New types and uses of data in the health space mean that it’s really important to get the data right. If whatever you’re doing isn’t based on evidence or reliable data, then you’re likely to see a failed policy due to poor or absent evidence. Data is key to decision making in clinical care, legal settings, policy, and in research; if it’s not there or isn’t collected for intentional reasons or purposes, then how can you back up your claims?
What types and sources of data do you find yourself thinking about a lot these days?
I actually think a lot about behavioral data – mainly how that data is being combined with other types of personal data like geolocation data, genetic data, and consumer health data. Combined data is of strong interest to many, if not all, health companies and other business verticals engaged in health care. For this reason, I think it is important to be forethinking about immediate and downstream uses of such data to safeguard against possible population- or group-level discrimination, especially against populations sharing a certain health or immutable characteristic. Users and generators of that data should foremost consider how that data can be leveraged to improve health behavior in a non-coercive, fair, and transparent way. For example, I think that if I can help guide practitioners and researchers toward thinking more deeply and strategically about why and how they collect and use health data, then there is a greater chance that the data will not be used to stigmatize patients’ or health consumers’ behavior, but instead help those patients and consumers leverage resources within or new to their environments to become better stewards of their own health.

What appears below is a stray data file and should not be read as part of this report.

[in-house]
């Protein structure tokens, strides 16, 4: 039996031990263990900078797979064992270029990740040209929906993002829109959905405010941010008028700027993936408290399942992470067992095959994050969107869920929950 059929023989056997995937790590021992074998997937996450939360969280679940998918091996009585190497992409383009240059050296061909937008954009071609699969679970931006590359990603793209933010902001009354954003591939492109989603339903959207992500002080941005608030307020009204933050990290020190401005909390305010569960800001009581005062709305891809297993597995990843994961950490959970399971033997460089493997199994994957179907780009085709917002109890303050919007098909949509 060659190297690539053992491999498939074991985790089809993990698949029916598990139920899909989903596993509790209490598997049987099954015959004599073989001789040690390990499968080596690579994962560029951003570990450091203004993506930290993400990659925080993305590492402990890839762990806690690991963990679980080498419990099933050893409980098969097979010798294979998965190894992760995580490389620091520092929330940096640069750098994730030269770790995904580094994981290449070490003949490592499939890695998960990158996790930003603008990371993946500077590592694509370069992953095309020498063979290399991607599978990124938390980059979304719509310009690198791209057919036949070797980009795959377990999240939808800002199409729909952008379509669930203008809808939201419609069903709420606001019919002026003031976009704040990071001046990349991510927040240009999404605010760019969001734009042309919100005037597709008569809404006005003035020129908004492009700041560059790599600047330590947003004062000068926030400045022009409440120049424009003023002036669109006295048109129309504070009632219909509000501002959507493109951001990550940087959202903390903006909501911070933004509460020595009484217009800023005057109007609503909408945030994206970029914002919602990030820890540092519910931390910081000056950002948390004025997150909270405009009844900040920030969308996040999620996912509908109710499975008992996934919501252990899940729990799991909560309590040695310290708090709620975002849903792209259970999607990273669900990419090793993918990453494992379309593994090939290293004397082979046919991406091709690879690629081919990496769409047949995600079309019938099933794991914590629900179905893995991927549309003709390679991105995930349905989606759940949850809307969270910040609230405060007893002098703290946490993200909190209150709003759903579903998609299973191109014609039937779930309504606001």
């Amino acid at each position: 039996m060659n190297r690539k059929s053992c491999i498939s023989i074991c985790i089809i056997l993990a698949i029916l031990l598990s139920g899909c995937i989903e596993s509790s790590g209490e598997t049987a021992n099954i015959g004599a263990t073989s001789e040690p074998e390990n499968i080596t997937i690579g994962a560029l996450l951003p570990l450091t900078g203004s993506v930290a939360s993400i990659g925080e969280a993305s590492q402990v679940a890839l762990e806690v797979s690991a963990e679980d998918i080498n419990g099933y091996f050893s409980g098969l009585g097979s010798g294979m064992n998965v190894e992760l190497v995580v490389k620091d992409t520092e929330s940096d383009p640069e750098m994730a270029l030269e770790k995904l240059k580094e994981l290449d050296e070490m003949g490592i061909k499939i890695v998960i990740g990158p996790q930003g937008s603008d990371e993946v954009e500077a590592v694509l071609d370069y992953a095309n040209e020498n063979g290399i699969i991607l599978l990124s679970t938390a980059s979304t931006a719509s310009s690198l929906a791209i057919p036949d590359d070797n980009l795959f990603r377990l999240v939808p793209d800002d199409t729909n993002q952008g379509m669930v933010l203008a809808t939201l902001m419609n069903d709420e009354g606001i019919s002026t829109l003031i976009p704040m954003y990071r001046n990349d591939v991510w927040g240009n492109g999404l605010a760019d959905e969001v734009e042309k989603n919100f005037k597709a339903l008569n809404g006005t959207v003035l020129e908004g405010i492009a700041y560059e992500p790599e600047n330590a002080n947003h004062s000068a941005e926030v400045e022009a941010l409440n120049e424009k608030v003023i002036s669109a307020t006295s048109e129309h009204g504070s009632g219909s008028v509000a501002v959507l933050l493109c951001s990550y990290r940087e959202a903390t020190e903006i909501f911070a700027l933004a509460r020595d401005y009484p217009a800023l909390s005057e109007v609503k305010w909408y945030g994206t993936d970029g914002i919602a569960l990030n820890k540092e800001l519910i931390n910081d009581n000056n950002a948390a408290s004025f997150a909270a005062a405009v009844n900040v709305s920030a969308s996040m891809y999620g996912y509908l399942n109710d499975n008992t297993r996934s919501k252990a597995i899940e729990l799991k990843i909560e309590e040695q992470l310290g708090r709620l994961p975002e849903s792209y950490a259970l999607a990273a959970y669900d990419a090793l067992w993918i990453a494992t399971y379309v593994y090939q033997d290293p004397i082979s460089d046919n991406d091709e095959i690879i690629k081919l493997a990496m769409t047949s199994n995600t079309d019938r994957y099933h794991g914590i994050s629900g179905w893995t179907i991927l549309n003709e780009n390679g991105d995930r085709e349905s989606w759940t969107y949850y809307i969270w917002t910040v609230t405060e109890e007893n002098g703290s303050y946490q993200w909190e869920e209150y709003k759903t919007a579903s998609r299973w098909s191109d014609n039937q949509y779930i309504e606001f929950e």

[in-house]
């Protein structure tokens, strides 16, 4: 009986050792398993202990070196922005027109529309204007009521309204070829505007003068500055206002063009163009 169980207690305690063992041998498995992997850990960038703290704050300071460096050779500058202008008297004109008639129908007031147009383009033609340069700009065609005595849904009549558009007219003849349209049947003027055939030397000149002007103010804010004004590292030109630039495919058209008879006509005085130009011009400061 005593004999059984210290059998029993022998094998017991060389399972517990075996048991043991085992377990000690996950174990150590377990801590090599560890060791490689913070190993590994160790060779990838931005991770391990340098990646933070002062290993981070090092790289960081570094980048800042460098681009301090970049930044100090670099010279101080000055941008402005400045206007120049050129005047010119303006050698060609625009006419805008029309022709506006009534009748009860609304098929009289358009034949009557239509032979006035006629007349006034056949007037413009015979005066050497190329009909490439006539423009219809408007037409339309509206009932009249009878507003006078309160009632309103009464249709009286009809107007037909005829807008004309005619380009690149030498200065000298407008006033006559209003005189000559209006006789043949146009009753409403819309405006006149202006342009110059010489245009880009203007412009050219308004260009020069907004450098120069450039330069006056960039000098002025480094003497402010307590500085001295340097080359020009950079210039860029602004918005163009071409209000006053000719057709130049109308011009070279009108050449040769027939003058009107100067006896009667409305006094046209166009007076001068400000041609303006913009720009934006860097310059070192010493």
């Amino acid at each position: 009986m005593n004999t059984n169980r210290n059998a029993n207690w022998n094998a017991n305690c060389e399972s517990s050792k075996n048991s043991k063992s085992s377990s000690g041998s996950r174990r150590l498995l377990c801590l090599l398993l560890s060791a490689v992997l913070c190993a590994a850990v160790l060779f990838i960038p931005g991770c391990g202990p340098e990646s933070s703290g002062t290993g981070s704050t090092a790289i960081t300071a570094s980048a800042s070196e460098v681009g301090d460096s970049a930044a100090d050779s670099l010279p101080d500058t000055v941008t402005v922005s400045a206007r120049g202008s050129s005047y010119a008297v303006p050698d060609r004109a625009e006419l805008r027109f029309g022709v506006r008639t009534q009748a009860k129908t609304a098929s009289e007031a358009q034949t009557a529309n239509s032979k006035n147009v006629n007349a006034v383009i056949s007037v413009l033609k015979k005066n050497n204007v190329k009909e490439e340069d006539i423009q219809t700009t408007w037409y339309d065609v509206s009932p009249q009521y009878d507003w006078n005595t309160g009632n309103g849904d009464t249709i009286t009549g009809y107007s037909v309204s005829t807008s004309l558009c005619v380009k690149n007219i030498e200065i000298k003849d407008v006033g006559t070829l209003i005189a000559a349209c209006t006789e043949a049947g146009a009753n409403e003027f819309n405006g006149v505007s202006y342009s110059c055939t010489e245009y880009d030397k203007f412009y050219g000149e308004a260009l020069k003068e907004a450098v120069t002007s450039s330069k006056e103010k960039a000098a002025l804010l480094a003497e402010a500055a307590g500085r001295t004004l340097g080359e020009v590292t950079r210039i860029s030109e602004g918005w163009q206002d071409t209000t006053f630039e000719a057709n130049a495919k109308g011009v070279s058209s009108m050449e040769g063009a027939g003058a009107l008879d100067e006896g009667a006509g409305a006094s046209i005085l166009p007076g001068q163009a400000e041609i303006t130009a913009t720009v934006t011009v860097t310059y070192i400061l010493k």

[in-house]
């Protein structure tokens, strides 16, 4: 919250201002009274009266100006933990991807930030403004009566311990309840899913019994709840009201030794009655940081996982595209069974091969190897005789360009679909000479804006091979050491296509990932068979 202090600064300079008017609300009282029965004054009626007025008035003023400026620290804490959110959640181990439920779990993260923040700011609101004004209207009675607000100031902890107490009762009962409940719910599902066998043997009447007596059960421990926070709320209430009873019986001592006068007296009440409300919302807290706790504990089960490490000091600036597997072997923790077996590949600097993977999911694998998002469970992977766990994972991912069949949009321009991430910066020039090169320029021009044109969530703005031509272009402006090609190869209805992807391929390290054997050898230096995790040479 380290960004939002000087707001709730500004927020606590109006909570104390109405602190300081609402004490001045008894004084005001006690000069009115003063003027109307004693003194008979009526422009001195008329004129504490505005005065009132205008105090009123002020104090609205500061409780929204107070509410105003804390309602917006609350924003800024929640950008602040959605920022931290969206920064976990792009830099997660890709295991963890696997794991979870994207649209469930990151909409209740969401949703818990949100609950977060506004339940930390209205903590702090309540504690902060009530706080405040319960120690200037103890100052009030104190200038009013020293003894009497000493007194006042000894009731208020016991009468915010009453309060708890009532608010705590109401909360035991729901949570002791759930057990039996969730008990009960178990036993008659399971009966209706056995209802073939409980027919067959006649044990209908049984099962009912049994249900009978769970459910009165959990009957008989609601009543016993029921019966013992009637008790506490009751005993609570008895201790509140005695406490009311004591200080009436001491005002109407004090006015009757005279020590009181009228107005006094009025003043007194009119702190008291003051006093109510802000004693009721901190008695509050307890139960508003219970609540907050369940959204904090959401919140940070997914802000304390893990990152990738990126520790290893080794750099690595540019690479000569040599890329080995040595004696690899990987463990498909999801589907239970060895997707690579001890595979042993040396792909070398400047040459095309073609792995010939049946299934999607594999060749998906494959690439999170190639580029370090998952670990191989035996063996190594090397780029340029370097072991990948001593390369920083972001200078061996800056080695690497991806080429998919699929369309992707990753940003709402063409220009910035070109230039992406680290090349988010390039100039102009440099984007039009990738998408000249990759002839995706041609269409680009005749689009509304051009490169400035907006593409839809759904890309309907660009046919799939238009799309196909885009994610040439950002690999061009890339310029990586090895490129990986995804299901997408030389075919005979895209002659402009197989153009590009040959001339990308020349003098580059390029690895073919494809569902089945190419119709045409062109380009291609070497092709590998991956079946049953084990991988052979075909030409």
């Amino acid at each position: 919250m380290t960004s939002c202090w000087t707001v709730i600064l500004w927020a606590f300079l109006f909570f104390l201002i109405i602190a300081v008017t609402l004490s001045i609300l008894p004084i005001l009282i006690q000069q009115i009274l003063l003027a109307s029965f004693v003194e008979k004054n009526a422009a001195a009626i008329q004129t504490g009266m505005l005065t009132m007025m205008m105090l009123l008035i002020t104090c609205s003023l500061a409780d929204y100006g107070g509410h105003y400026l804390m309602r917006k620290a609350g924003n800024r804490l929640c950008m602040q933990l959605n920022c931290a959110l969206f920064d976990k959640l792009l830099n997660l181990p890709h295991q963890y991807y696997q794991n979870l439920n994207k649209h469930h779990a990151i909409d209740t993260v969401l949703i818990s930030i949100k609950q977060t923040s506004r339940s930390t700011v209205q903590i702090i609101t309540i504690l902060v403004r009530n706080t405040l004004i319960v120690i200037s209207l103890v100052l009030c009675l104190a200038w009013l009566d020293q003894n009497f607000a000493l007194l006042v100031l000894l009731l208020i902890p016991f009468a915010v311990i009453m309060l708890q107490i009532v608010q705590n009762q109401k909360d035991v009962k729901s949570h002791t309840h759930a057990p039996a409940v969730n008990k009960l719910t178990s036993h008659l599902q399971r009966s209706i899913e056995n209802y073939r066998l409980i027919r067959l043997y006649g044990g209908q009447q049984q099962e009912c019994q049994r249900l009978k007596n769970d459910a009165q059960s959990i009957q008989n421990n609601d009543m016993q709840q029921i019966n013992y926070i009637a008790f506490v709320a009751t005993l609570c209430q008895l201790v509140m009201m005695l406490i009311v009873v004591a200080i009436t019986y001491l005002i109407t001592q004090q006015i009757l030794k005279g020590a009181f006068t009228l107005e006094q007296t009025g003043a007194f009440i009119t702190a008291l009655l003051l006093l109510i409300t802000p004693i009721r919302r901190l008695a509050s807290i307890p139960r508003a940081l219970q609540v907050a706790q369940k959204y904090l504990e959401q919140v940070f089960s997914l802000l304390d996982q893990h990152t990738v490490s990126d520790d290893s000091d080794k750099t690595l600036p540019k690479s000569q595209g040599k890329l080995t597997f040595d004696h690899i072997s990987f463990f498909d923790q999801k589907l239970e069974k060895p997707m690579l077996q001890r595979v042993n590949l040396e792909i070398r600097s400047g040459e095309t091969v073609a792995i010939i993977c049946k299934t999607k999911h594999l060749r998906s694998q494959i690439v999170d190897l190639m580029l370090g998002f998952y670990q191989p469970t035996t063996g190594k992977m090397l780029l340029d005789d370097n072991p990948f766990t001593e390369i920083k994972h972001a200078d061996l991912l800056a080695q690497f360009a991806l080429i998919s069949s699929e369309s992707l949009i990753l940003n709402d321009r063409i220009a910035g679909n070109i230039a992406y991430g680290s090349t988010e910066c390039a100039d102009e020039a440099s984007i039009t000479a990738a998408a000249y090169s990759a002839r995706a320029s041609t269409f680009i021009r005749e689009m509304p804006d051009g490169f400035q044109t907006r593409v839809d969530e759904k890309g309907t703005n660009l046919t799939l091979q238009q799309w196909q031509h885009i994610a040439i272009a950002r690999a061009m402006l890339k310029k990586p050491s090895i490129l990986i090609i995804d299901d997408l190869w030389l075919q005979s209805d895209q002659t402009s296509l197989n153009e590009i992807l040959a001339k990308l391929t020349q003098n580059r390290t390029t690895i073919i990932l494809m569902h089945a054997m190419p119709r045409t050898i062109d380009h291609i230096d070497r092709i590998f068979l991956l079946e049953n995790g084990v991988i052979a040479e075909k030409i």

Another example is data collected to demonstrate patient medication adherence. If this sort of data is quantitative (or numbers-driven) and used or interpreted in potentially discriminatory ways to justify increased cost-sharing for a high-risk patient group, such as by stating, “these people are very non-adherent, so if we don’t see the clinical outcome that we’re looking for, then it’s their fault and they should pay instead of their insurer,” then I would argue that there are smarter ways to use that data.
One smart way to use that data is to combine it with qualitative data that can bring context as to why we see poor quantitative medication adherence data. Humans should step in to then ask – do these patients lack access to transportation and needed to refill their prescription? What can we do to eliminate that barrier for those patients? If a patient isn’t opening a smart pill bottle, is it because they forgot? What can we do to remind them or help them remind themselves? Those qualitative data points can supplement quantitative data to ensure all of the data are used to their highest potential to address or solve an actual (versus assumed) problem.